Oracle 10g introduced a new feature known as ‘Automatic Shared Memory Management (ASMM)’. As its name suggests this feature allows an Oracle instance to automatically adjust some of its internal memory sizes:
pga_aggregate_target <- 11g only if using memory_target
The setting of sga_target (10g or 11g) or memory_target (11g) to a non-zero value provides a total amount of memory that Oracle can adjust between the above components as it sees fit. When using this feature if you have any of the above parameter set to non zero values then they act as minimums e.g. if you have
then your buffer cache should not fall below 6G, it can go above 6G but Oracle is effectively now only managing 4G of memory automatically. When initially introduced this feature had some bugs (not surprisingly given the complexity of the underlying memory structures ) that could cause multiple resizes to occur quickly which could in turn cause ‘cursor: pin S wait on X’ waits. Also under some circumstances (particularly with poorly behaved applications that do not use bind variables correctly) it was prone to grow the shared pool to large sizes which in turn could cause shared pool latching issues. Of course patches are available for the bugs and later versions continue to improve.
The new wrinkle is that in 11.2 ASSM resizes can happen automatically even when both sga_target=0 and memory_target=0 i.e. when this feature was formerly turned off. Here is a query from v$memory_resize_ops from a client that was started with a pfile that has sga_target=0 and no memory target defined.
|java pool||STATIC||0||768||768||16-MAR-2012 01:59:04|
|DEFAULT buffer cache||INITIALIZING||61440||61440||0||16-MAR-2012 01:59:07|
|streams pool||STATIC||0||256||256||16-MAR-2012 01:59:04|
|DEFAULT buffer cache||STATIC||0||61440||61440||16-MAR-2012 01:59:04|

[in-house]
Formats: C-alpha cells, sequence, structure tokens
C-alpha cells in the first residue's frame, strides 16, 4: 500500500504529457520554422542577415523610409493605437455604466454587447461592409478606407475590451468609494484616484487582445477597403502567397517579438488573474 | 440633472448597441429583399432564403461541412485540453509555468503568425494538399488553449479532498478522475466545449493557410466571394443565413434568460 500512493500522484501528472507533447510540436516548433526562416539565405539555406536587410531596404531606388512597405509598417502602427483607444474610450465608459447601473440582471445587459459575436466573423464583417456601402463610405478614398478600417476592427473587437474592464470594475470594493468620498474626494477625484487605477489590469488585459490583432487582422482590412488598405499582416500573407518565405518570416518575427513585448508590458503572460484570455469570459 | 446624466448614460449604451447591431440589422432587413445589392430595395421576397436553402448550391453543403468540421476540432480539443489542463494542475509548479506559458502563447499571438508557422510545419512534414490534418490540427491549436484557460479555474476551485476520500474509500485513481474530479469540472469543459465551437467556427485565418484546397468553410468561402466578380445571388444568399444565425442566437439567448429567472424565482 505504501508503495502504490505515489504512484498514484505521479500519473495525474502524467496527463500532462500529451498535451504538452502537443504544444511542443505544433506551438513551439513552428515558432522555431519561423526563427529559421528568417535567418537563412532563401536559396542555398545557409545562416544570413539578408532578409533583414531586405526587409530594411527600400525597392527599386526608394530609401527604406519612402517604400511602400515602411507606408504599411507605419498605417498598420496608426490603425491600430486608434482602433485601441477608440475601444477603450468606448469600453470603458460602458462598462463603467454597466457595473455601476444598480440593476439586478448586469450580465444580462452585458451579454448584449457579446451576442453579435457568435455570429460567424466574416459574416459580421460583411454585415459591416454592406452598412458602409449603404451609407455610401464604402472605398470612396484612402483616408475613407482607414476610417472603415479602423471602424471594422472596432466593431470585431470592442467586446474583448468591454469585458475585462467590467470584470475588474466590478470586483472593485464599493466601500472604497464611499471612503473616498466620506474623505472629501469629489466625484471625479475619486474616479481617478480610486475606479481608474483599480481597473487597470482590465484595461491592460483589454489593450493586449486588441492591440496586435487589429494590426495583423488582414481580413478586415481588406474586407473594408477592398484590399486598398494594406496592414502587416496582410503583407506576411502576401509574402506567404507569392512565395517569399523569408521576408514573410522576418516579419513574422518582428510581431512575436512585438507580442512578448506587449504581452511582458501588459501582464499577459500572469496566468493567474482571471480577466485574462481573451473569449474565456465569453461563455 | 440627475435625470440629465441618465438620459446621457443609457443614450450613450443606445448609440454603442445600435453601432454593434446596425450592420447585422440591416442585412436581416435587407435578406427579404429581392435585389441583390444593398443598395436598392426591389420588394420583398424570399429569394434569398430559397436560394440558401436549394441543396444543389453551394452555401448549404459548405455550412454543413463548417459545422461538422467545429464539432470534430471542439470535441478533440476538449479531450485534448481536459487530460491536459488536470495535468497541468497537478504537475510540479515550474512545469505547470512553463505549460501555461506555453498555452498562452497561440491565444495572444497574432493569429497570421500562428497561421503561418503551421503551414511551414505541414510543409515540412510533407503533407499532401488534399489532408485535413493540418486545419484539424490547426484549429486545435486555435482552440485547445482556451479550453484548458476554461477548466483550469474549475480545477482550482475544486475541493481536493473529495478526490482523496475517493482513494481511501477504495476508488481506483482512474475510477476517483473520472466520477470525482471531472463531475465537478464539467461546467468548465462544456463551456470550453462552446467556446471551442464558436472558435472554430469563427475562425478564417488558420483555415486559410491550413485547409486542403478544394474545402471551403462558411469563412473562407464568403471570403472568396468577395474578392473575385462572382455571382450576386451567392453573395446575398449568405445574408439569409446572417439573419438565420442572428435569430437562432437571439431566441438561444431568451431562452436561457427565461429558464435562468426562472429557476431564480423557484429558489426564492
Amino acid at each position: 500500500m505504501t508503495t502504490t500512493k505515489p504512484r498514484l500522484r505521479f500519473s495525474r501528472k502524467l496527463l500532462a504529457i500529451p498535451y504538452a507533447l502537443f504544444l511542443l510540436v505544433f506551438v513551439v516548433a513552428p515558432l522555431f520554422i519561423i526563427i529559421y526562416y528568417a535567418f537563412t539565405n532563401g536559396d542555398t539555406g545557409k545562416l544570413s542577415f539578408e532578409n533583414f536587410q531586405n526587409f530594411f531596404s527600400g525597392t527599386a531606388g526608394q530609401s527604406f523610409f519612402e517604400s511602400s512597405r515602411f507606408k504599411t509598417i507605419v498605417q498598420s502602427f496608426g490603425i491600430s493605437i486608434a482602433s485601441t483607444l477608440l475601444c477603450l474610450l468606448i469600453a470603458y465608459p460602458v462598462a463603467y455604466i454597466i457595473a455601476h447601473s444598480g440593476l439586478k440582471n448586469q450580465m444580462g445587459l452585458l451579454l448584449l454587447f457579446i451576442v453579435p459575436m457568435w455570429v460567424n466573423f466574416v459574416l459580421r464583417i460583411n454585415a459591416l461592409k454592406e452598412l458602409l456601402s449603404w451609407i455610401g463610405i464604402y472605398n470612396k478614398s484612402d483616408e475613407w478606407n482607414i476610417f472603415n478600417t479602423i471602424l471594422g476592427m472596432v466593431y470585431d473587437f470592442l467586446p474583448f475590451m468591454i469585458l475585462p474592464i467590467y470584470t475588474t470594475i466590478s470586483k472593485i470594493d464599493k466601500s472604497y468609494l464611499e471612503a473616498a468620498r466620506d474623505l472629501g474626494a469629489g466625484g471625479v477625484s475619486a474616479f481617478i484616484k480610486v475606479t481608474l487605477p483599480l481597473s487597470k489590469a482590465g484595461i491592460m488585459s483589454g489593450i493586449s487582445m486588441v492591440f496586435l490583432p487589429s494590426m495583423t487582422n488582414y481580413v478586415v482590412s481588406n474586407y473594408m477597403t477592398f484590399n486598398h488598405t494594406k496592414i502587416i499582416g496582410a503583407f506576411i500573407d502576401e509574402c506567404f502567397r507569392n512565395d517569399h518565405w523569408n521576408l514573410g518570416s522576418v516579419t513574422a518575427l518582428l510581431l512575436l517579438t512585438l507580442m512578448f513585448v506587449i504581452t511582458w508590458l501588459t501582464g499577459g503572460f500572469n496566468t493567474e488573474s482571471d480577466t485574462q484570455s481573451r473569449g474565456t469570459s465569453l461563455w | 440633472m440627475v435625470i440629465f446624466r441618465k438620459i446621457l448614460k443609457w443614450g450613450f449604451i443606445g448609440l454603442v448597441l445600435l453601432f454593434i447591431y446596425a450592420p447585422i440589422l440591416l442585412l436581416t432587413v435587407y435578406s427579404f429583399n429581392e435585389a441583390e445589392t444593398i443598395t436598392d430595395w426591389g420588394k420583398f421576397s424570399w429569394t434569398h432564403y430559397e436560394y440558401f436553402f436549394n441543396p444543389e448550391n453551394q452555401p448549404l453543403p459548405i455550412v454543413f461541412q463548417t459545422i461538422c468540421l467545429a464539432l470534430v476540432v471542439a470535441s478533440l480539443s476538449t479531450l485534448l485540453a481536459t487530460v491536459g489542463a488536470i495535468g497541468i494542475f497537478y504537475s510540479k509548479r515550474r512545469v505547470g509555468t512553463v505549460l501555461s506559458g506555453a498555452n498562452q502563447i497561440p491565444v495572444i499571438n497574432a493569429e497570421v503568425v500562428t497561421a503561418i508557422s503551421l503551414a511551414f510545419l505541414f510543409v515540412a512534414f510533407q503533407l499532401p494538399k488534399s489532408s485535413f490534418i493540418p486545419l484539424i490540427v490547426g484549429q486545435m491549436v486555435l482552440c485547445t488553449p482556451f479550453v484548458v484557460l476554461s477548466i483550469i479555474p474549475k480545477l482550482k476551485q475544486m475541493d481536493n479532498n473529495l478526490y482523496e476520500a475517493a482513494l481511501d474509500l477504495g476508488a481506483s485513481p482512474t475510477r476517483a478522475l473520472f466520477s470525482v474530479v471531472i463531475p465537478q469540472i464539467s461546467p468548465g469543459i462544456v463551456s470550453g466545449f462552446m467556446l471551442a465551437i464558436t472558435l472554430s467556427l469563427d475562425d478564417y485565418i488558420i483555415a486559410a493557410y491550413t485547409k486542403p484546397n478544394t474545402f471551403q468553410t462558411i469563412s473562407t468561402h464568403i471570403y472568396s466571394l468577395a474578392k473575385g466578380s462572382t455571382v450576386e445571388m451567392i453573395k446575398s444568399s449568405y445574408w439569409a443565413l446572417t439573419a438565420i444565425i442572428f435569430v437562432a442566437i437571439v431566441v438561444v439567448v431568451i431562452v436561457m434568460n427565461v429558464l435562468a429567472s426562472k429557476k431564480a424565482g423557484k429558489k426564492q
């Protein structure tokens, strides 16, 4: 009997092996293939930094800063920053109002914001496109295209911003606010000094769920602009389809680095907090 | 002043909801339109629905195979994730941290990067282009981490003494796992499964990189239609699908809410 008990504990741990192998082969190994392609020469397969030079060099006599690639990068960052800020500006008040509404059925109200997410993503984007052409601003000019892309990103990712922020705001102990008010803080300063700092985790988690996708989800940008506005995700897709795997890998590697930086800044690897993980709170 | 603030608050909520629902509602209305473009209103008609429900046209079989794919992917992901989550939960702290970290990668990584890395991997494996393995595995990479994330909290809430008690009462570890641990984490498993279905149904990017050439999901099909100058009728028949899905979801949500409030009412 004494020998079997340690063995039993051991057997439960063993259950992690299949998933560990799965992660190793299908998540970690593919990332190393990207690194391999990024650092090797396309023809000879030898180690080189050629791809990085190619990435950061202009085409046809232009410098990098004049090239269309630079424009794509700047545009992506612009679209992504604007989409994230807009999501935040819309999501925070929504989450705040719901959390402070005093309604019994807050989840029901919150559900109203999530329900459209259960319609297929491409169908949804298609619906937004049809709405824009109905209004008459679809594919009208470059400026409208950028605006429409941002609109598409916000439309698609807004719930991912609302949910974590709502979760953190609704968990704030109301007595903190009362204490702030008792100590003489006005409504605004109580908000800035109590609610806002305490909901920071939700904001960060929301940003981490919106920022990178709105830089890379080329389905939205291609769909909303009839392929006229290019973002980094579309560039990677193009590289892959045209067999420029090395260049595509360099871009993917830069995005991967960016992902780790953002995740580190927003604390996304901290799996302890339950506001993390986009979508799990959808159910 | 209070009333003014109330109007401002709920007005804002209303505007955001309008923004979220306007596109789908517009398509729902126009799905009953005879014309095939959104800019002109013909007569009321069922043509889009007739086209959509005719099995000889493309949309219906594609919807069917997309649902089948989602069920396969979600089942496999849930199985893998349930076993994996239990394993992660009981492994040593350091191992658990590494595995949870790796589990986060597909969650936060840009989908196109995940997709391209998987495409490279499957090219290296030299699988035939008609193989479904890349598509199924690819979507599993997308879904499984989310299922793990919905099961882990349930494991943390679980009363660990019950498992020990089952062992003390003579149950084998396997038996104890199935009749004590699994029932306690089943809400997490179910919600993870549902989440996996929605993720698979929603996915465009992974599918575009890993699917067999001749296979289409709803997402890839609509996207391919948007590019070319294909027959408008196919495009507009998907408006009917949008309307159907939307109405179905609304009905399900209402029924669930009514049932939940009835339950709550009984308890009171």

|large pool||STATIC||0||768||768||16-MAR-2012 01:59:04|
|shared pool||STATIC||0||1536||1536||16-MAR-2012 01:59:04|
|DEFAULT buffer cache||SHRINK||IMMEDIATE||61440||61184||-256||16-MAR-2012 05:10:21|
|shared pool||GROW||IMMEDIATE||1536||1792||256||16-MAR-2012 05:10:21|
|DEFAULT buffer cache||SHRINK||IMMEDIATE||61184||60928||-256||16-MAR-2012 05:36:28|
|shared pool||GROW||IMMEDIATE||1792||2048||256||16-MAR-2012 05:36:28|
|DEFAULT buffer cache||SHRINK||IMMEDIATE||60928||60672||-256||16-MAR-2012 06:07:04|
|shared pool||GROW||IMMEDIATE||2048||2304||256||16-MAR-2012 06:07:04|
|DEFAULT buffer cache||SHRINK||IMMEDIATE||60672||60416||-256||16-MAR-2012 06:07:04|
|shared pool||GROW||IMMEDIATE||2304||2560||256||16-MAR-2012 06:07:04|
As you can see, after the database started the shared pool was grown 4 times each by 256M over a 4 hour period. For those of us with Oracle support you can find more details in metalink note 1269139.1 but the main message here is that ‘turning off’ ASMM no longer prevents resize operations from running and there is nothing logged into the alert log at present so the only way to detect it is happening is to be monitoring v$sga_resize_ops or v$memory_resize_ops.